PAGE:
As a working from home mother (a.k.a a working housewife for the womenfolk), sometimes, I tend to get too cut off from the rest of the world. I spend hours working on the laptop just getting up for survival activities like eating, bathing, etc. And the only company I have got are the children who keep coming in and going out of the house as per their school, tuition, play schedules. Isolation hits you like a brick.
So, it was a good change when I had to trek in the 4 hour to and fro commute to my office. And the four hours is on a good day. Let me tell you, when one gets into a Mumbai local, you are entering a different city or country with its own rules and laws. It is the big serpent that dashes through the city throughout the day, north to south, south to north.
I start my journey from the extreme north of the city to the south and then, when the twains meet, I change to a train to take me to the north again. Someone finally thought of changing the north to south pattern and added some horizontal lines with a metro or subway or tube or whatever which finally made the twains meet at a more practical location.
You can imagine my life if the public transport sounds exciting for me. People are generally bored with it and spend the whole trip with their eyes closed or with earphones plugged in. I do neither. Of course, I catch up on some shut eye because 2 hours one way, phew. But, with blaring advertisements for Pan Masala, I have not yet got used to sleeping peacefully. In my earlier avatar as a working from office mother, I could sleep as soon as I got a seat, wake up just before my station. I have lost my expertise in it.
Now, it is the time to observe life passing by. I love to stand at the door of the local train to get some good breeze. One can observe phone conversations and try to imagine who is at the other end. A husband if she is complaining, mono-syllables if it is the in-laws, concern and care if it is parents, yap-yap for friends and soft whisperings with lot of smiles for boyfriends and fiances.
Then enters the eunuch. She comes in and touches everyone’s head as a blessing. In return, many people offer her money. Taboos and superstitions are still attached to them and their blessings are considered holy.
The railways made the seats long enough to seat three people comfortably. But, as a side-story, this gave rise to the fourth seat. A fourth seat is when the three others will squeeze in and let a fourth person sit on a half of a seat. It sounds trivial, but major battles have been fought for the fourth seat. Ask any Mumbaikar.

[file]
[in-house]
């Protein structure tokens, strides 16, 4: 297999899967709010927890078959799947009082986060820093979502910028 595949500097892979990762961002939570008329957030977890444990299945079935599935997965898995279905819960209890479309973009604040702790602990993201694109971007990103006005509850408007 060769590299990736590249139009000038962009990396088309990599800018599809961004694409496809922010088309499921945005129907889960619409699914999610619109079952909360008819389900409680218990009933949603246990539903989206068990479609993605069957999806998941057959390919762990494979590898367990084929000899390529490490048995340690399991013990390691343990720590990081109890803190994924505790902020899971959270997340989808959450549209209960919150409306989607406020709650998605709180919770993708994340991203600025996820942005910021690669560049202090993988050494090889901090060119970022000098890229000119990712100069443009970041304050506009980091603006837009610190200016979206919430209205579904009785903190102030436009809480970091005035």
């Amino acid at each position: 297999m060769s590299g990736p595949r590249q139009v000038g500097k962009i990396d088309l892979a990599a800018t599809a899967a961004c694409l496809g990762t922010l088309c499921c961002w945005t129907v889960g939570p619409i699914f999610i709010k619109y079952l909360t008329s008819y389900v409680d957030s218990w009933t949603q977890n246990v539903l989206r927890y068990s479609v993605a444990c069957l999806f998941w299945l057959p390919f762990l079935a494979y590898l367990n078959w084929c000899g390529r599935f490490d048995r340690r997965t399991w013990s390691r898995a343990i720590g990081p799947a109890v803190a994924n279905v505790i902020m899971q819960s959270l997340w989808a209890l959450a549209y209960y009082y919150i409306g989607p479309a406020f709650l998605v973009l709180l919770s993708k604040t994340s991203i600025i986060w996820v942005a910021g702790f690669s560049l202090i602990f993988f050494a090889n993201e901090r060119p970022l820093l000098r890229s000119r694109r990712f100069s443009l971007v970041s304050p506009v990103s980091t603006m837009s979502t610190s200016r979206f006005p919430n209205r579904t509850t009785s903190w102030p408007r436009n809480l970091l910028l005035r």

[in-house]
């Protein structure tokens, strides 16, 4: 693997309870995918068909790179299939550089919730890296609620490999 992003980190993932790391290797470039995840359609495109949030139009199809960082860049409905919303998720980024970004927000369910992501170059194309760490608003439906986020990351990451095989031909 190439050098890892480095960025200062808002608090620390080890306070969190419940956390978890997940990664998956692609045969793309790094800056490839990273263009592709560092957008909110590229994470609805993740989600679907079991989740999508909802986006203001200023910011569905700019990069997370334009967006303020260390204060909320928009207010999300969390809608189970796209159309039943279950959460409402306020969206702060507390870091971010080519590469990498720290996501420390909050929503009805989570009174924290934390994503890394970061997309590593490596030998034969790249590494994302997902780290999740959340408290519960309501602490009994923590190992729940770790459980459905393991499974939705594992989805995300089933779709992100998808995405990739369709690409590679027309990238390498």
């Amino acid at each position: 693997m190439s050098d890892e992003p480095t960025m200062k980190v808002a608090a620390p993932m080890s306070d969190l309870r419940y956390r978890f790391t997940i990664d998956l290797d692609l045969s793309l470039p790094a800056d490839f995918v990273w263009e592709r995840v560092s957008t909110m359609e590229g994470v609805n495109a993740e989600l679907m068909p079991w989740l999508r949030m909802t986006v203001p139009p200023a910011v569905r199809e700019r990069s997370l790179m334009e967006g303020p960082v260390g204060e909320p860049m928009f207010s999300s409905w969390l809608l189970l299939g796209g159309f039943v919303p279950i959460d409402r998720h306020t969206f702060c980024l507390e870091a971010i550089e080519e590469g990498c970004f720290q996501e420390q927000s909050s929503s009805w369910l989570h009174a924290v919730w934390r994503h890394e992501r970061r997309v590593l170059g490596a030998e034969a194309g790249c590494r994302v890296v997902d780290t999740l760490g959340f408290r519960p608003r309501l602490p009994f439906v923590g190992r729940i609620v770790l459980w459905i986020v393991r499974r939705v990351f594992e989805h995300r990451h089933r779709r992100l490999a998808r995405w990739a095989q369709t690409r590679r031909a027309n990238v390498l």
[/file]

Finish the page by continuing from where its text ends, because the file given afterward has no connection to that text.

The next rule is to ‘claim’ a seat. Means, you ask the seated people where they are getting off. In case, they are getting off before you, you can stake a claim to their seat. The seat thus becomes prime property and is passed on to the next generation of seaters. But, this seating has another rule. A new person who has just been endowed with a seat, can only sit on the fourth seat, because everyone will shift towards the window. So, before claiming the prime property, also mentally calculate if you will be able to fit in after all the shifting takes place. Because, it may so happen, that after the shift, there is no fourth seat. All that waiting, for nothing. And it is at this moment when the train will decide to take a halt between the stations, let other trains pass by and wait out its turn.
When disembarking from the train, there are some unspoken rules to as to which side of the door one should be standing. God forbid if you are standing on the wrong side to get off the train. But, then it is Mumbai and we will adjust with the spirit in us.
It is a place to hone our survival skills, fighting skills, nuanced debating skills. After all this excitement, once I reach office, life slows down again to the mundane tasks of getting paper for the printer, taking a tea break, water-cooler moments, watching the latest fashion trends. It slows down the heartbeat and gets me ready to concentrate till it is time to go back. Then the whole process starts again.
Do you use public transport? Do you think of it as trouble or fun or fodder for your stories?